RCMP search an area near Gillam, Man. in this photo posted to their Twitter page on Tuesday, July 30, 2019.
THE CANADIAN PRESS/HO, Twitter, Manitoba RCMP, @rcmpmb
Bryer Schmegelsky, left, and Kam McLeod are seen in this undated combination handout photo provided by the RCMP. RCMP in Manitoba say they will be making a significant announcement this afternoon regarding two British Columbia murder suspects.
THE CANADIAN PRESS/HO, RCMP
Manhunt ends: Bodies believed to be B.C. murder suspects found in northern Manitoba
Published 11:59 PDT, Wed August 7, 2019
Last Updated: 3:59 PDT, Wed August 7, 2019
A massive manhunt is over after two bodies believed to be British Columbia murder suspects were found in dense brush in northern Manitoba.
WINNIPEG — A massive manhunt is over after two bodies believed to be British Columbia murder suspects were found in dense brush in northern Manitoba.
RCMP assistant commissioner Jane MacLatchy said the bodies were discovered Wednesday morning near the shoreline of the Nelson River, within a kilometre from where several items linked to the two young men were found last week.
She said autopsies will be done to confirm the identities but that the discovery should bring relief to families of three people slain in northern B.C. and people in Manitoba communities where officers have been searching for nearly two weeks.
"It's huge to be able to hopefully give some people an opportunity to exhale and to hopefully, eventually go back to normal and not being afraid of who's out in the woods anymore," MacLatchy told reporters in Winnipeg.
Kam McLeod, 19, and Bryer Schmegelsky, 18, from Port Alberni, B.C., were facing a second-degree murder charge in the death of Leonard Dyck, a university lecturer from Vancouver.
Dyck's body was discovered along a highway pullout two kilometres south of Dease Lake, B.C., on July 19.
The RCMP have said McLeod and Schmegelsky were also suspects in the shooting deaths of American tourist Chynna Deese and her Australian boyfriend, Lucas Fowler. Their bodies were found along a highway near Liard Hot Springs, B.C., on July 15.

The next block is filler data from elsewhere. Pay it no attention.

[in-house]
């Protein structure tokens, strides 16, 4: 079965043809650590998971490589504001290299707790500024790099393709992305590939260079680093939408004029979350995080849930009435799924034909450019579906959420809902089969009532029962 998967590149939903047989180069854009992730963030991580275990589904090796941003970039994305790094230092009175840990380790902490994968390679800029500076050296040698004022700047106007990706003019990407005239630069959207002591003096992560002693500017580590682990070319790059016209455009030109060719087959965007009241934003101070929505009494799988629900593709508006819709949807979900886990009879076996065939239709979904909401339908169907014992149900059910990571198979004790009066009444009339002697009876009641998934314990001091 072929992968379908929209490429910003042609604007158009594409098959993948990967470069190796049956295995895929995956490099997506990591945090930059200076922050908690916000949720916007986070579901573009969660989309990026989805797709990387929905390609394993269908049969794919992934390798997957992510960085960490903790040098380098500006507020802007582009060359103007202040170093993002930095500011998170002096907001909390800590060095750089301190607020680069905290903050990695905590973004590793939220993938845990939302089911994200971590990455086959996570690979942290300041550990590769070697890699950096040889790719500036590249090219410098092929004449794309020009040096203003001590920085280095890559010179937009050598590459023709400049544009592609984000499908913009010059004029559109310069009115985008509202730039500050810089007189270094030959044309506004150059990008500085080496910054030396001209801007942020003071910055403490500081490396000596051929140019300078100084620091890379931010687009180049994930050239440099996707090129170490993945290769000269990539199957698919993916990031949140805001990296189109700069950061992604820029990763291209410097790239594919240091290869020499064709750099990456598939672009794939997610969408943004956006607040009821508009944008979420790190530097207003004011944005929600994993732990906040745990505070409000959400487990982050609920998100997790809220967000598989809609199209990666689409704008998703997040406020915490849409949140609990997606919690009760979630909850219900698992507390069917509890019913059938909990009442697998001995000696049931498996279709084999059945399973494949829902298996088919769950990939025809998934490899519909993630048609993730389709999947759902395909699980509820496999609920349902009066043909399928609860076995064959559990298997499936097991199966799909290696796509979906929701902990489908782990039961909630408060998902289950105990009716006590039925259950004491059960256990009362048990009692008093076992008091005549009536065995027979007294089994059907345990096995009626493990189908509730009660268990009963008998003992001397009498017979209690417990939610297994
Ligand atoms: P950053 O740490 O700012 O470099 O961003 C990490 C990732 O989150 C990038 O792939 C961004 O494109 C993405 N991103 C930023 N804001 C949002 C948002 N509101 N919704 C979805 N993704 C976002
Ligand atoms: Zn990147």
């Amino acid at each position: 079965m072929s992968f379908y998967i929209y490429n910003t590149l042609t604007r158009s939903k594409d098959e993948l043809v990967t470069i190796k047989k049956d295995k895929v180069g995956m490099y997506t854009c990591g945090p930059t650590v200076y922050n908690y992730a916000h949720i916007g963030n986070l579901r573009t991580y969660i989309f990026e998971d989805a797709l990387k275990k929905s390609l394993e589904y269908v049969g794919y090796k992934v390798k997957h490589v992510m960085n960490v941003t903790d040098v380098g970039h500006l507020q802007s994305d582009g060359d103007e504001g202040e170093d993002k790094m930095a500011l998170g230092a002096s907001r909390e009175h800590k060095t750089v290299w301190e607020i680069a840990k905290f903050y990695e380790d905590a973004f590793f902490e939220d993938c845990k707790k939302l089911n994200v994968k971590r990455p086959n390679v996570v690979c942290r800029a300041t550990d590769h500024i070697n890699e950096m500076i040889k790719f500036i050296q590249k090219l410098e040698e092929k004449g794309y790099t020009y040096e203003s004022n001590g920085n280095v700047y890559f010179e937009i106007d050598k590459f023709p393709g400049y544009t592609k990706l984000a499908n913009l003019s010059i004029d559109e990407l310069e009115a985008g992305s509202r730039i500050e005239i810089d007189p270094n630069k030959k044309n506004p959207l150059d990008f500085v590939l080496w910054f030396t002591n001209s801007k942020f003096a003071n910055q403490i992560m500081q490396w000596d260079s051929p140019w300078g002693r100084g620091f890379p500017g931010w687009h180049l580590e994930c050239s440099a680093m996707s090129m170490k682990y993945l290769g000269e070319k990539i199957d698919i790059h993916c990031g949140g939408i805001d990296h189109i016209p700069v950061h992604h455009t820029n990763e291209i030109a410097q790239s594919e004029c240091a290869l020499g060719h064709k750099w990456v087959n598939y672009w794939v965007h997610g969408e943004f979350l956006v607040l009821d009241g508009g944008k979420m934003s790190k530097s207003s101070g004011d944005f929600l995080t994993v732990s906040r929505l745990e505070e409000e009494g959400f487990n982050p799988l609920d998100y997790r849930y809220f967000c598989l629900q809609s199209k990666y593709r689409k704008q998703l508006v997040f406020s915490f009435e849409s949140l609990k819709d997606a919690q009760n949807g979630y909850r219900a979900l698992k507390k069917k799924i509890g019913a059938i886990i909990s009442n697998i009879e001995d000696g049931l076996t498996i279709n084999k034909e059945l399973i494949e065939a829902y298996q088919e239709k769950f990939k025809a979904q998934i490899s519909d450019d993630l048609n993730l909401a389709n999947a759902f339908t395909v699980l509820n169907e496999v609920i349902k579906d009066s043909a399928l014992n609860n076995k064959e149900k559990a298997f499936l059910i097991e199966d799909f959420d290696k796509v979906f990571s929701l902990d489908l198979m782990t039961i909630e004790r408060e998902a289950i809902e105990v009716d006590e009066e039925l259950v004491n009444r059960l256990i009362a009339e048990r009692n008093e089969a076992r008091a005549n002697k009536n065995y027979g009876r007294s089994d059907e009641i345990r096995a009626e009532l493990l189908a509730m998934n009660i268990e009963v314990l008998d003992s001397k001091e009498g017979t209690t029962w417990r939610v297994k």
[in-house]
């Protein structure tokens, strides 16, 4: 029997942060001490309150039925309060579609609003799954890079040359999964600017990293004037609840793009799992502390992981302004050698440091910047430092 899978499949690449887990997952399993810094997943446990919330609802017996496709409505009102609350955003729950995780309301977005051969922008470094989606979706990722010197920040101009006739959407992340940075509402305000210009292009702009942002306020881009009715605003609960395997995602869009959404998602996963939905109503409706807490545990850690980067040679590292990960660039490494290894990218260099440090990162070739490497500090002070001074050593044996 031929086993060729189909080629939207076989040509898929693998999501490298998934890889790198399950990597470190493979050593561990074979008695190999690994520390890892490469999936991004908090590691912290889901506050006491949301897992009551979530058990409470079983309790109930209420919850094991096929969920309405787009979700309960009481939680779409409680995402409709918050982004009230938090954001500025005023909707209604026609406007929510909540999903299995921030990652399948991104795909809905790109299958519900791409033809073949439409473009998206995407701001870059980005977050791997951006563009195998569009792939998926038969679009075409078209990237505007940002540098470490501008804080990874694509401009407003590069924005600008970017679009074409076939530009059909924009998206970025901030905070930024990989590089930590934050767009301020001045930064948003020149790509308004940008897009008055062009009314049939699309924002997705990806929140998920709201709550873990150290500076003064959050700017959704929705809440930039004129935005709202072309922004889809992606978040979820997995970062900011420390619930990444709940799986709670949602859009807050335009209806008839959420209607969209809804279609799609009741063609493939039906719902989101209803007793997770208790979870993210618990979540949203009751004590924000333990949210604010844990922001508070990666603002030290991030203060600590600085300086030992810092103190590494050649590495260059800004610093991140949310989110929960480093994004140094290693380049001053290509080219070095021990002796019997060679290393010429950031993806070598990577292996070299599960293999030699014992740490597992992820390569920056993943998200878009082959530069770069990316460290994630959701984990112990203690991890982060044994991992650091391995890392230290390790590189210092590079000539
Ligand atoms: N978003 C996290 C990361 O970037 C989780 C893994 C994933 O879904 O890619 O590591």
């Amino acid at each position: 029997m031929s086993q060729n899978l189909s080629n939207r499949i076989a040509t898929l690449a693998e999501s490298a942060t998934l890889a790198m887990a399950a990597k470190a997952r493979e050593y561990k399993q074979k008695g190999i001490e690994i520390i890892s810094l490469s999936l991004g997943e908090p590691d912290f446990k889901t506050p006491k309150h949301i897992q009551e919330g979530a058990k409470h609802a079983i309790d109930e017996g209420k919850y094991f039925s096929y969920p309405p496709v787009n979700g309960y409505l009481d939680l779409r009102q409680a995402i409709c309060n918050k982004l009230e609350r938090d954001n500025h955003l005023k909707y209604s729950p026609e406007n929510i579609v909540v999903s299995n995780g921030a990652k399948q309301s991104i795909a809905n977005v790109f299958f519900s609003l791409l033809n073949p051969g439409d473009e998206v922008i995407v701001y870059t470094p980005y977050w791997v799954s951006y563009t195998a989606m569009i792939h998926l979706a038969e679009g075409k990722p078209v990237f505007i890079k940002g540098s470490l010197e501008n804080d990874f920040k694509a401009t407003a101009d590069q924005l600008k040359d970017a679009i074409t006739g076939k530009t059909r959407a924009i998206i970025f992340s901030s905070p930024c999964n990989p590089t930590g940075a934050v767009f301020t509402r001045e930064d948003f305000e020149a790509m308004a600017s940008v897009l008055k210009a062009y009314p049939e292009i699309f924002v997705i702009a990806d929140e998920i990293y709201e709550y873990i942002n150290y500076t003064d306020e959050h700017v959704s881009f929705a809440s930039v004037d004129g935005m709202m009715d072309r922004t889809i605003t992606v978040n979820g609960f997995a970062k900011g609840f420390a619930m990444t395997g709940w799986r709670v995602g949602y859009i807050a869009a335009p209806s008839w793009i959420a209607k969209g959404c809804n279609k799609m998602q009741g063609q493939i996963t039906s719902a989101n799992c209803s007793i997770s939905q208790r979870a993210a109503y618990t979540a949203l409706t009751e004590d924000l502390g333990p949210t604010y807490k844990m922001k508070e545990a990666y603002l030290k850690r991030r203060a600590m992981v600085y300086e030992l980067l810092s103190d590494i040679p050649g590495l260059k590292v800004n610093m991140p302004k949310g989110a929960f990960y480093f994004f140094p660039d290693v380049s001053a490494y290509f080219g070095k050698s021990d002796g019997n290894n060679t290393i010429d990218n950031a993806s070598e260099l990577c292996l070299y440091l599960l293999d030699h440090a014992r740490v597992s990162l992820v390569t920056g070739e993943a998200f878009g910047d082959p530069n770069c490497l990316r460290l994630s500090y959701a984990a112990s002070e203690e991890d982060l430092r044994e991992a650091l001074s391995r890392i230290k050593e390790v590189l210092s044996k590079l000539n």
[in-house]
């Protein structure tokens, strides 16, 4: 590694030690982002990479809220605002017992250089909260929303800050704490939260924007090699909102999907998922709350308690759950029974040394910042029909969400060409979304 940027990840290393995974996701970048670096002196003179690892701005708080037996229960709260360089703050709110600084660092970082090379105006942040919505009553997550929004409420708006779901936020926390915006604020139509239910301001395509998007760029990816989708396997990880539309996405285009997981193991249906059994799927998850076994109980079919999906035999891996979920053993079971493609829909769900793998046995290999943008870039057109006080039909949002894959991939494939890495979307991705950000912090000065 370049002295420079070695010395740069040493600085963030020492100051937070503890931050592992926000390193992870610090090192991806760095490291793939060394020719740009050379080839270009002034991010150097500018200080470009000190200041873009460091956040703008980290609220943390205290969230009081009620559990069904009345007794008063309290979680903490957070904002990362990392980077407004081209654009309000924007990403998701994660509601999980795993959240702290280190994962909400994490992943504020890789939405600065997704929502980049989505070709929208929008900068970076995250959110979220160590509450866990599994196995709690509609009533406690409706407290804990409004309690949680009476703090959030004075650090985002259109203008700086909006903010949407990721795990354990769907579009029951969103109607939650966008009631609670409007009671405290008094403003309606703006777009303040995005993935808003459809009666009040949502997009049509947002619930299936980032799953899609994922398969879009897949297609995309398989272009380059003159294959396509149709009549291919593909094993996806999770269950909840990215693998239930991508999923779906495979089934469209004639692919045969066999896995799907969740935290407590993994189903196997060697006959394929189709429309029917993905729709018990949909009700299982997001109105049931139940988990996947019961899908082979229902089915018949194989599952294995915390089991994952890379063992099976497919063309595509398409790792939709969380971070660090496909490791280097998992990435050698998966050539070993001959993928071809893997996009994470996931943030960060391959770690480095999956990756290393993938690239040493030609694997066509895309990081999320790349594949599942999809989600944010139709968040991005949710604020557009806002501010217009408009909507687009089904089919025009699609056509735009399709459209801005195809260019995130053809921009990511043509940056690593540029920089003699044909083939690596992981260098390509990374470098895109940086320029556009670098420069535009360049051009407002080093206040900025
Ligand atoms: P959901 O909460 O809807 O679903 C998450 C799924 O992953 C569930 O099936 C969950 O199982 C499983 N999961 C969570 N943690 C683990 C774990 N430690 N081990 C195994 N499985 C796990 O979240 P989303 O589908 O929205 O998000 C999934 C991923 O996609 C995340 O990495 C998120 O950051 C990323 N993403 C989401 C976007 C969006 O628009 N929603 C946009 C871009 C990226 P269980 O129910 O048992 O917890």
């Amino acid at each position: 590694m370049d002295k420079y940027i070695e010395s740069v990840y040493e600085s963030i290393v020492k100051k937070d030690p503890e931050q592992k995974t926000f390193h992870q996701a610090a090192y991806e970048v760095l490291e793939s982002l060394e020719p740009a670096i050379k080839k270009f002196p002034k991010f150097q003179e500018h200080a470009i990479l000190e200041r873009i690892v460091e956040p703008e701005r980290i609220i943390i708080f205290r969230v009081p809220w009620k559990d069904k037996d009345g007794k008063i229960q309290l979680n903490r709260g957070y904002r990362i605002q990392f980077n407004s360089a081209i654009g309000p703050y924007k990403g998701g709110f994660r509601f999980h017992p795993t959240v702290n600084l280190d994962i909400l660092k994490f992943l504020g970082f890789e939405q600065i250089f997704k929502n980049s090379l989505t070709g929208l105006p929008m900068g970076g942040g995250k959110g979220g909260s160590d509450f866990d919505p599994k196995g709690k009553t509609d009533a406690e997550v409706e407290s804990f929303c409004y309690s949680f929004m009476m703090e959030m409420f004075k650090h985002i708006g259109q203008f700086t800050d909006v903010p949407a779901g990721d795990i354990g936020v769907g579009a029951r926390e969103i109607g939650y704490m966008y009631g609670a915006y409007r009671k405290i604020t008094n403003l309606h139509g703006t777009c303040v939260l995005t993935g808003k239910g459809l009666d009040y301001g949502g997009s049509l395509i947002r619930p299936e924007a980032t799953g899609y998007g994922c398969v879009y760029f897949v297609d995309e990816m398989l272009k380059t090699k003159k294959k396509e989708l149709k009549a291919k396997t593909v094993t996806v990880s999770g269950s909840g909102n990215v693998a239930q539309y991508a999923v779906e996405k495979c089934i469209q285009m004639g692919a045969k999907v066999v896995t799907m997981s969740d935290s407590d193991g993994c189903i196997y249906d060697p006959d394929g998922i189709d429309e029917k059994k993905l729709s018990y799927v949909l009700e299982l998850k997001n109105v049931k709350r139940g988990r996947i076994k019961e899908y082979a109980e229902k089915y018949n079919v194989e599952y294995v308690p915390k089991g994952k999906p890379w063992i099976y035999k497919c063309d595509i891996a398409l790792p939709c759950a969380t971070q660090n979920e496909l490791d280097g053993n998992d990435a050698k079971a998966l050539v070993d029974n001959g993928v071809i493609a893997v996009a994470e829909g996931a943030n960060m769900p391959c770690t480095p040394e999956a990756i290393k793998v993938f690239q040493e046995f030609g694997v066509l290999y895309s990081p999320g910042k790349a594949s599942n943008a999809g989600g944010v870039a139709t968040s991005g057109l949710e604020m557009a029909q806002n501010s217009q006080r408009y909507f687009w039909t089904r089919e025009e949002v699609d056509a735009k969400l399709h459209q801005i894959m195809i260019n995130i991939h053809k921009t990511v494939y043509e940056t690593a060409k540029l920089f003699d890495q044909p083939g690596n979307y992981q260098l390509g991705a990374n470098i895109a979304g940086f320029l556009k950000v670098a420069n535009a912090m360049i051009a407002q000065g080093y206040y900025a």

Police initially treated McLeod and Schmegelsky as missing persons when their charred vehicle was found not far from Dyck's body. The pair had told family and friends they were leaving their home of Port Alberni, B.C. to find work.
But investigators later deemed them to be suspects and details surfaced about their use of video games. One game account showed Schmegelsky was a frequent player of a shooting game called Russia Battlegrounds, and both young men's Facebook pages were connected to an account with a modified Soviet flag as its icon.
RCMP also said they were investigating a photograph of Nazi paraphernalia sent to another user by Schmegelsky, who was also pictured in military fatigues brandishing an airsoft rifle and wearing a gas mask.
The manhunt for the pair stretched across the Prairies into northern Manitoba when a second burned-out vehicle they were travelling in was found July 23 near the town of Gillam.
Helicopters and military aircraft aided in searching the surrounding wilderness. MacLatchy said the discovery of the items helped direct the search to a specific area, and the bodies were found nearby — about eight kilometres from where that vehicle, a Toyota RAV4, was located.
"Our officers knew that we just needed to find that one piece of evidence that could move this search forward," she said.
Gillam Mayor Dwayne Forman said it's not a surprise the suspects were found dead.
"This is non-forgiving terrain … there was a lot of speculation this was likely to be the outcome."
People in the community have been on an emotional roller-coaster, he added, and are relieved the manhunt is over.
"The closure is here for Gillam and the Fox Lake area. But the closure for the victims' families is far from over."
Deese's brother, British Deese, told The Associated Press that the family needed time to process the news that the suspects' bodies had been found.
"We are speechless," he said in a text message, declining further comment.
– Kelly Geraldine Malone, The Canadian Press
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